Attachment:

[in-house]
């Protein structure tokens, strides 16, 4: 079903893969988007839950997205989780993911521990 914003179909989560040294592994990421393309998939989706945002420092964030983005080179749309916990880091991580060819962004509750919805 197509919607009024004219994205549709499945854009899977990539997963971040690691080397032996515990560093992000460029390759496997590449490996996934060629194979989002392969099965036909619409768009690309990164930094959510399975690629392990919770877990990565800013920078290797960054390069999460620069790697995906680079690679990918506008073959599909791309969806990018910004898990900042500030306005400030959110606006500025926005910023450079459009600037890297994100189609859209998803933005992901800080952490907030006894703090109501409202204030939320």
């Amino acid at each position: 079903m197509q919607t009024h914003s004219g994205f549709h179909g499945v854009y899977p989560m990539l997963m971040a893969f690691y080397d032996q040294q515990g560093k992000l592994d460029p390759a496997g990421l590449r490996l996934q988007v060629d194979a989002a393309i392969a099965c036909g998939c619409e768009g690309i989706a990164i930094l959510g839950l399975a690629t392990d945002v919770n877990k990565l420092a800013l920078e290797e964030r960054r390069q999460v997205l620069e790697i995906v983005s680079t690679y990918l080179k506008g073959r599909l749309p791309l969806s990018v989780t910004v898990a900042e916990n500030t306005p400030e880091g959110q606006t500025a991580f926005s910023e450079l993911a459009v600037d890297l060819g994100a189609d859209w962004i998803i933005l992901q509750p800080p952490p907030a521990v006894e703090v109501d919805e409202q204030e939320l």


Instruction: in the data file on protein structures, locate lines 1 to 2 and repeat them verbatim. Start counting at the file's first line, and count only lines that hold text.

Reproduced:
[in-house]
């Protein structure tokens, strides 16, 4: 079903893969988007839950997205989780993911521990 914003179909989560040294592994990421393309998939989706945002420092964030983005080179749309916990880091991580060819962004509750919805 197509919607009024004219994205549709499945854009899977990539997963971040690691080397032996515990560093992000460029390759496997590449490996996934060629194979989002392969099965036909619409768009690309990164930094959510399975690629392990919770877990990565800013920078290797960054390069999460620069790697995906680079690679990918506008073959599909791309969806990018910004898990900042500030306005400030959110606006500025926005910023450079459009600037890297994100189609859209998803933005992901800080952490907030006894703090109501409202204030939320």